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Proud to be an American  

Maywood students learn a firsthand lesson about citizenship from a member of the school family

08.18.15 —Students at Maywood got a rare and powerful perspective on American citizenship during the extended school year. After 20 years in the United States, Gangadai Sookhoo, a teaching assistant in Kimberly Gordon’s Comprehensive Development Skills Class, was awarded U.S. Citizenship earlier this month. Following the formal ceremony, Sookhoo, better known as Ms. Nadia to her students, arrived at Maywood to cheers and patriotic music as students and staff greeted her dressed in red, white and blue.

That afternoon, she spoke to students about her experiences in her native country of Guyana, her family’s decision to move to the United States and the process of gaining her citizenship.

Sookhoo, who has learned and worked in the country for two decades, was motivated to take her citizenship test to gain opportunities and rights, including the right to vote. Student’s thoughtful questions prompted a conversation about opportunity and education.

welcoming NadiaThe class found Guyana on a map, as Sookhoo shared some of the many differences between education in Guyana and the students’ experiences here. “We didn’t have transportation like you do, or school lunches,” said Doodanuth, “and the living situation was much harder.”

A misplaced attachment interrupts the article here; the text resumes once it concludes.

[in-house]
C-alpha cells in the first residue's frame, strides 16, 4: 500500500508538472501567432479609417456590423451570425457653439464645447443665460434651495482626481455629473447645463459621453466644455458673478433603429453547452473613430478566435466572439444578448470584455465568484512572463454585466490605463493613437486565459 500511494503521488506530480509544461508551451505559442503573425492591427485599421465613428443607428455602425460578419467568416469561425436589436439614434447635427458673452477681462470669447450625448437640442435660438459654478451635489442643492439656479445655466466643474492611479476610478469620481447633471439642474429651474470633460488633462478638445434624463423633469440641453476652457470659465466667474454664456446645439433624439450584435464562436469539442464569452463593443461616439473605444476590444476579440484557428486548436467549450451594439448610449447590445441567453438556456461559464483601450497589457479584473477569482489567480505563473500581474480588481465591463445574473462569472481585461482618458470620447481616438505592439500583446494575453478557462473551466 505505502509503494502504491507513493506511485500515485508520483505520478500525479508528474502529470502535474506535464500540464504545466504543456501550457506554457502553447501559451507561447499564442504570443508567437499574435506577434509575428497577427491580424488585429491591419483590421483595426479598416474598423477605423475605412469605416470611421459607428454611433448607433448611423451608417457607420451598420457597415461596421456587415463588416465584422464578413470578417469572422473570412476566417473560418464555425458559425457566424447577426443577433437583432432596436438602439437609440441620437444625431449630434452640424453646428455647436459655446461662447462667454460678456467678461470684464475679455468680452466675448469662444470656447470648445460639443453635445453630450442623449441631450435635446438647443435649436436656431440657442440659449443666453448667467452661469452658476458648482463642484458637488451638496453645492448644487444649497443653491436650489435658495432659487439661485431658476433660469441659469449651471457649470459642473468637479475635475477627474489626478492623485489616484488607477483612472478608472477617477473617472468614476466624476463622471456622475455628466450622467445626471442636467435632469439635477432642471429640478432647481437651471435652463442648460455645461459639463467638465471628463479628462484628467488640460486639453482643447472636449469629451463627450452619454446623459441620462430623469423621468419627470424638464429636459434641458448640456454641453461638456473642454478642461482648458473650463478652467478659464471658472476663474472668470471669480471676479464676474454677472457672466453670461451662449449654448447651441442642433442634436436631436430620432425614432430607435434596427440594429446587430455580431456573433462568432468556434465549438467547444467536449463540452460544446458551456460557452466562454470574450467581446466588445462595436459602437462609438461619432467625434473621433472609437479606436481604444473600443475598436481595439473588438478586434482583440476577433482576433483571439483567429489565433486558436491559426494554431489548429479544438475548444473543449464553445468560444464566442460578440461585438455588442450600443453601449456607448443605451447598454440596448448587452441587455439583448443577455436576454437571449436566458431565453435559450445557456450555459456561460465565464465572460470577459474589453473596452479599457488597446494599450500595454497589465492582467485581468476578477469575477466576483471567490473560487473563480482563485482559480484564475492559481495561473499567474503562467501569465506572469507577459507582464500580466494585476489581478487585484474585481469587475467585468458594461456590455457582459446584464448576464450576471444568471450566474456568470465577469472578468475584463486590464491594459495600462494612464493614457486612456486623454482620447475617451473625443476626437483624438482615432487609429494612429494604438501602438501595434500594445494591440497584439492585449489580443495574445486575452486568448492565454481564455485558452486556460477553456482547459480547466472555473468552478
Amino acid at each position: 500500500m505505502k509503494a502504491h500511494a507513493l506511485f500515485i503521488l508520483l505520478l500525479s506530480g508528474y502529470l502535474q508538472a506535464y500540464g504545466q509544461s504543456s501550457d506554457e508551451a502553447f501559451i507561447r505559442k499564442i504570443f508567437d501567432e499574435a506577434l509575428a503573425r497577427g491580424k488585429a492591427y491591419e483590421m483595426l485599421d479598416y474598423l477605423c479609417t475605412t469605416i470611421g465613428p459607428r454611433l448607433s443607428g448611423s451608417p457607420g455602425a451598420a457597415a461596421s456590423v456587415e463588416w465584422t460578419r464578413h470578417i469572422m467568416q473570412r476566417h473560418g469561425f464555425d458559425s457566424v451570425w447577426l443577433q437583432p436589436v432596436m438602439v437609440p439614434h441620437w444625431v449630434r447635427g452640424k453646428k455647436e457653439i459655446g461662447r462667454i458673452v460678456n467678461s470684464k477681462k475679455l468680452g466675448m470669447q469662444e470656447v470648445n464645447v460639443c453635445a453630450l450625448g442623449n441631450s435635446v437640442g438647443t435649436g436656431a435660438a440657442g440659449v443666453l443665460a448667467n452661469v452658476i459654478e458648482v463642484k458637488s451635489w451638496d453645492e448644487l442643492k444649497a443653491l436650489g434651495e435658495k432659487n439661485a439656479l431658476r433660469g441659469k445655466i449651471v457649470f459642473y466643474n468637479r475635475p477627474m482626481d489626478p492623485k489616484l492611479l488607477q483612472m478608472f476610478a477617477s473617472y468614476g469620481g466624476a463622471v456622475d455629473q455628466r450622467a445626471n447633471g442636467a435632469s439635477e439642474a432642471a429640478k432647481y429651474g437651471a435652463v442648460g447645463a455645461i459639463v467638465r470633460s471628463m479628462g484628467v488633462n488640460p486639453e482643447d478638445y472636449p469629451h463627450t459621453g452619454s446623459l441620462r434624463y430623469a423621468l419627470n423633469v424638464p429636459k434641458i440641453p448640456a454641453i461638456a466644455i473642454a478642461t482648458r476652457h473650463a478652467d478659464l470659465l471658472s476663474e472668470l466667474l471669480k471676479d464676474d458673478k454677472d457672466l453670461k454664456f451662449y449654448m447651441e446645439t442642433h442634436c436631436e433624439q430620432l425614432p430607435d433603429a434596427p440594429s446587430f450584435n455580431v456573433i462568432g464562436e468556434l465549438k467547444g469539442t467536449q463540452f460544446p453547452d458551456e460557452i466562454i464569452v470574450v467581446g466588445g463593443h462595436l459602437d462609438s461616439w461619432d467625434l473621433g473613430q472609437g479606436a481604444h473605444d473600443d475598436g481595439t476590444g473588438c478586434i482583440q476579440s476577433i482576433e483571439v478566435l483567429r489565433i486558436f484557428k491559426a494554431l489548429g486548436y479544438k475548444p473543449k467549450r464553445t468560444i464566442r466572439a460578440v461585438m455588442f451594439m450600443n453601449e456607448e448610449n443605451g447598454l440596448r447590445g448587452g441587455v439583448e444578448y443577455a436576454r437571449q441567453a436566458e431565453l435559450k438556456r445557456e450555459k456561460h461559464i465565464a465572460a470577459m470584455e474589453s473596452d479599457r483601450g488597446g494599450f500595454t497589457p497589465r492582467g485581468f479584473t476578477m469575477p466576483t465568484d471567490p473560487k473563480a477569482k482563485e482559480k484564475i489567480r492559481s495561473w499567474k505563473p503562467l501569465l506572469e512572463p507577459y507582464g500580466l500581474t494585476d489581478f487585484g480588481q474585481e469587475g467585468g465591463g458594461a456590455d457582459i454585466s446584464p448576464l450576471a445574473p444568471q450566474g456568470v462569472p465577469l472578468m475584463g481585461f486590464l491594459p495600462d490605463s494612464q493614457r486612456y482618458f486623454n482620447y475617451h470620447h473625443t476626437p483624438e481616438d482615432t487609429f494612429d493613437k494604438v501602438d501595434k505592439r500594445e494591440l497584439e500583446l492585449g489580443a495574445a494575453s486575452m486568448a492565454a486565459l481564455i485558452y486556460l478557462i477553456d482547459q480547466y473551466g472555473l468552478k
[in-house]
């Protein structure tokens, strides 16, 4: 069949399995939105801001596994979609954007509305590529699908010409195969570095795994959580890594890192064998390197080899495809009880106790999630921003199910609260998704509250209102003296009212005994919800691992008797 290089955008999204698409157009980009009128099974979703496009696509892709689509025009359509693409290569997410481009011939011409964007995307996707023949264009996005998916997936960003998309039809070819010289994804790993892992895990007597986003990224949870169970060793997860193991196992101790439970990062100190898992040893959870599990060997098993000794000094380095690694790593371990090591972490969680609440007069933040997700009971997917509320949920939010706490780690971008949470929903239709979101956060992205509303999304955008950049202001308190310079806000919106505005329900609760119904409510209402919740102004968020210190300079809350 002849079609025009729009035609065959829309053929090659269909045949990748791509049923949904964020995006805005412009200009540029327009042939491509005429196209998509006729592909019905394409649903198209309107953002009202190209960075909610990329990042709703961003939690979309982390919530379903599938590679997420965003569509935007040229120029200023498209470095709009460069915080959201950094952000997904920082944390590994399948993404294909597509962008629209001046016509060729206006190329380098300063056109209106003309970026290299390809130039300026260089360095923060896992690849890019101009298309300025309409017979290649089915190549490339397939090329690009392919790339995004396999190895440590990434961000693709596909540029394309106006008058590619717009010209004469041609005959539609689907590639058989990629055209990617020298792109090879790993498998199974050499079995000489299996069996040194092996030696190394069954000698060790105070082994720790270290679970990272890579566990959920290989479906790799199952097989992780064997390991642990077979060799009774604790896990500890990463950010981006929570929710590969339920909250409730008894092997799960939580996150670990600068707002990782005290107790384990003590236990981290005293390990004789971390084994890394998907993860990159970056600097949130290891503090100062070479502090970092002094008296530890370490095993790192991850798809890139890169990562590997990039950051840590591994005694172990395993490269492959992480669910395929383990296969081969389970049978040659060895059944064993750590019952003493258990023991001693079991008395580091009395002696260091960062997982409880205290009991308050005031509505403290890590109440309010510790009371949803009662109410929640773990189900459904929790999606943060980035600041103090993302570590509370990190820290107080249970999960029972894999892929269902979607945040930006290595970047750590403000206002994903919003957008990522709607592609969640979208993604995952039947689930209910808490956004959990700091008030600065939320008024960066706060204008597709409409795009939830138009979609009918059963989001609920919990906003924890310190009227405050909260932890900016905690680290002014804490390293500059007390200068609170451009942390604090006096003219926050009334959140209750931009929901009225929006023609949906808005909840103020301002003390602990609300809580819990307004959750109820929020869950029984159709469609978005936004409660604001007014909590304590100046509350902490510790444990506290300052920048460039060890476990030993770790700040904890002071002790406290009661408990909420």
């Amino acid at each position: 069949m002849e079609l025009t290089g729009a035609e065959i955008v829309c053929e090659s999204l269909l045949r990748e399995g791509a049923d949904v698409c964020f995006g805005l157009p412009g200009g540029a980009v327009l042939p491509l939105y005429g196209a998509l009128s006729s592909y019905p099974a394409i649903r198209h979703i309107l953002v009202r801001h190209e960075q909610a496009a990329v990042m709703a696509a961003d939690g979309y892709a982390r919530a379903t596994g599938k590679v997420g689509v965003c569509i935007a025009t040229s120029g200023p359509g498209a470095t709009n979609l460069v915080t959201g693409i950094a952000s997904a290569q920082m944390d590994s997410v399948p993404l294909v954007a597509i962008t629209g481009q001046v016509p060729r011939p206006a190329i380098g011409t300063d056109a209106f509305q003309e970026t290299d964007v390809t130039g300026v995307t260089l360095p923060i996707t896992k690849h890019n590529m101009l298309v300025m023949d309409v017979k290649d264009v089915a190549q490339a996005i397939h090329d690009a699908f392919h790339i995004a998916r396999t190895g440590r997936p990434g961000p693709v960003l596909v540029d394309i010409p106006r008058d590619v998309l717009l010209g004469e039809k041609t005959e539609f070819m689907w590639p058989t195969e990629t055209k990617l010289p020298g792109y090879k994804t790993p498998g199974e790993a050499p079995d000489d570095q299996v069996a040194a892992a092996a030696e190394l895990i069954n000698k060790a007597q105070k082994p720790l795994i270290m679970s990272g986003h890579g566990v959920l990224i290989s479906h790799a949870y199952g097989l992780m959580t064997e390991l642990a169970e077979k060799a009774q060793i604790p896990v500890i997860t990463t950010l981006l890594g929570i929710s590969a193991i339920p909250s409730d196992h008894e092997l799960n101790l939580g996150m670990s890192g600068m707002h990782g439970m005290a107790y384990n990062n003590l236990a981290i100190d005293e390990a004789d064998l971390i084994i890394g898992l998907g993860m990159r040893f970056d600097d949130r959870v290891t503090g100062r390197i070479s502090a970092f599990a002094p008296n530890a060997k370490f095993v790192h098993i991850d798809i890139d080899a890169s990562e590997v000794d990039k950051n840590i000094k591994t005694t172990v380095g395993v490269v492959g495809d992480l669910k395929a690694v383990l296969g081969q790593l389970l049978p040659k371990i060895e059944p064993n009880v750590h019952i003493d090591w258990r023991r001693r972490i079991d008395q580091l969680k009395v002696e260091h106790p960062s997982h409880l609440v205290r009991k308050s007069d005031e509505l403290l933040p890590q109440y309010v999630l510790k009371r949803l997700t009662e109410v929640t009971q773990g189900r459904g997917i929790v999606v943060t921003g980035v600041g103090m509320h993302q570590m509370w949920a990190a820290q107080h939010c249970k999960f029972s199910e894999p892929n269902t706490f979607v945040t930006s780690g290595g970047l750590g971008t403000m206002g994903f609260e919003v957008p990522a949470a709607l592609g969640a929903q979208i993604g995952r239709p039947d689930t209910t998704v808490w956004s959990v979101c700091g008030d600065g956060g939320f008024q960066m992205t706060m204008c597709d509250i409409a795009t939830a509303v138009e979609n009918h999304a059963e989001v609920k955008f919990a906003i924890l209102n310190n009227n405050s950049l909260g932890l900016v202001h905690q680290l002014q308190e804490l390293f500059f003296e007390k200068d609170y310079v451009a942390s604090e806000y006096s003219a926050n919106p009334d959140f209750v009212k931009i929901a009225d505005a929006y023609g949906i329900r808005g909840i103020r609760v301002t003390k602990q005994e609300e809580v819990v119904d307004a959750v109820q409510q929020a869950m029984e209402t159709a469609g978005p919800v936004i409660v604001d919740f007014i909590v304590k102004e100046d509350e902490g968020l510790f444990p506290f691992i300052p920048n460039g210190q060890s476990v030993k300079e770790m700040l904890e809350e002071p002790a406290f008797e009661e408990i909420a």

To gain her citizenship, Sookhoo had to file an application, be fingerprinted, have a background check conducted, go through a series of interviews and, finally, take a ten-question citizenship test, drawn from 100 possible questions. The test application cost $680. If Sookhoo had not passed with the minimum nine correct answers, she would have had to reapply at a later date and pay the full amount again. It was a risk and an investment she believed was worth it, and she now proudly calls herself a U.S. citizen.

When Sookhoo asked the class a few sample questions from the test, which ranged from economics and government to the symbolism of the nation’s flag, students realized they would have some studying of their own to do to earn their citizenship rights.

Following the question and answer session, Maywood Principal Carol d’Estienne and teacher Kim Gordon presented Sookhoo with a congratulatory letter and certificate from Senator Hugh Farley and her Maywood family welcomed her, officially, as a citizen of the country she has called home for 20 years.

 
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